Iowans who remember what it was like to live in a state that prized education no doubt heaved a sigh of relief when a vindictive and counterproductive bill to ban tenure at state universities failed to advance in the Legislature.
Iowa employers, chamber groups and agriculture associations lobbied against that bill, which they said would harm their efforts to recruit workers and also stifle important research on which their industries depend.
Now, Iowans have a new reason to sigh. House Republicans are continuing their ideological vendetta against Iowa’s universities, this time using the state budget as a cudgel. House Republicans last week unveiled legislation that gives state universities zero increase and piles on with a mandated tuition freeze.
GOP leaders cited federal COVID aid coming to the institutions and suggested the cost of running the universities is out of line with decreasing enrollment. But when pressed, they couldn’t even pretend their session-long ideological tantrum over imagined “indoctrination” and perceived persecution of conservatives had nothing to do with the decision.
House Speaker Pat Grassley admitted Thursday in a call with reporters that freedom of speech concerns may have factored into the budget decision.
“That may play into it,” he said. “But honestly, it’s just the cost of providing that education has just become very bloated.”
Gov. Kim Reynolds proposed a $17 million increase for state universities, which was modest given last year’s $8 million budget cut. Senate Majority Leader Jack Whitver said Friday the Senate budget includes about $8 million for state universities, although he also raised concerns about “the pushing of liberal ideas through our college kids.”
The university presidents asked lawmakers to replace the budget cut and add $18 million for next year.
The universities received about $115 million in the first two rounds of federal COVID relief. Some of that money was passed through directly to students. Meanwhile, the university presidents told lawmakers in February they had tallied about $185 million in revenue losses because of closed residence halls, tuition refunds for students, canceled events, halted research, suspension of study abroad and added costs for cleaning, social distancing and other safety measures.
More money is coming for universities through the American Rescue Plan. But really, that’s beside the point. Rep. David Kerr, R-Morning Sun, education budget chairman, admitted during last week’s committee meeting that lawmakers didn’t even talk to Regents representatives about how their budget needs might change given the new federal aid. He didn’t explain why community colleges and other post-secondary institutions, which also received federal coronavirus aid, are getting increases in state spending.
Kerr noted university spending has risen while enrollment has fallen — a phenomenon also occurring in K-12 schools — but he offered no data showing how university costs change relative to changes in enrollment. Why bother with details like that when GOP lawmakers are set on making a punitive political point?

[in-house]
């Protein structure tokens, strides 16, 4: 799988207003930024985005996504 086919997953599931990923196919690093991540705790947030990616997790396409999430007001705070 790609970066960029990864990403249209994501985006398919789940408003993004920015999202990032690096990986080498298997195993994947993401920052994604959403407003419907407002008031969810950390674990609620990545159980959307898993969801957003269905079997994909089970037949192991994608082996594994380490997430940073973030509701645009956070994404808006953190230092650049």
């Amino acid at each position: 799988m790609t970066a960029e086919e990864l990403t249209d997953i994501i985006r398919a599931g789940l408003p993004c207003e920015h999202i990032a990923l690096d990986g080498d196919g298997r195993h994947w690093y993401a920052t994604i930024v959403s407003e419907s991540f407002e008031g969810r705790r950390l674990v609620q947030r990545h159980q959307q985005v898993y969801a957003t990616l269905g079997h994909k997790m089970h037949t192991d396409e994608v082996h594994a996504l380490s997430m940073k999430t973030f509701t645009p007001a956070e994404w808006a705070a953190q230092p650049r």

As I’ve written before, it’s entirely appropriate for legislators to investigate recent incidents at state universities that infringed on (conservative) students’ freedom of speech. All three incidents reviewed by lawmakers earlier this year were resolved in favor of the students. A bill requiring First Amendment training for student leaders and faculty directly and adequately addresses those concerns, and the Regents in February approved a new First Amendment policy.
But GOP lawmakers, having made their point, are piling on. The House proposal not only zeroes out any increase for state universities but also would tie their hands by freezing tuition, a decision that always has been and should continue to be left to the Board of Regents. The board froze tuition during the pandemic to ease the burden on students, but typically sets rates based on how much universities will receive from the state.
“Understanding what resources are needed — including setting tuition and decisions on when to make adjustments to maintain the quality of Iowa’s public universities — is one of the board’s most important functions,” board spokesman Josh Lehman said in a statement. “The responsibility of setting tuition rests with the board and should continue as such to avoid politicizing Iowa’s tuition rates.”
Iowa’s universities remain a bargain for the state in terms of economic impact. According to the Board’s most recent report, the Regent universities provided $11.8 billion in added income to the state during the fiscal year that ended June 30, 2018. University activity supports one out every 14 jobs in Iowa and returns nearly $3 for every taxpayer dollar spent, the report shows.
For the sake of making a partisan political point, GOP lawmakers are undermining their own priority of helping businesses attract quality workers. Iowa business leaders, chambers and ag commodity groups should recognize and impress on lawmakers that this budget proposal is just as harmful as the ill-conceived tenure ban. It can hobble Iowa’s competition for top faculty, hinder research prospects and discourage graduates from staying in Iowa.
Iowans don’t have to choose between freedom of speech and having world-class educational institutions. They do need to choose whether they want their taxpayer dollars used to fight ever-escalating political battles or to help Iowa grow and prosper.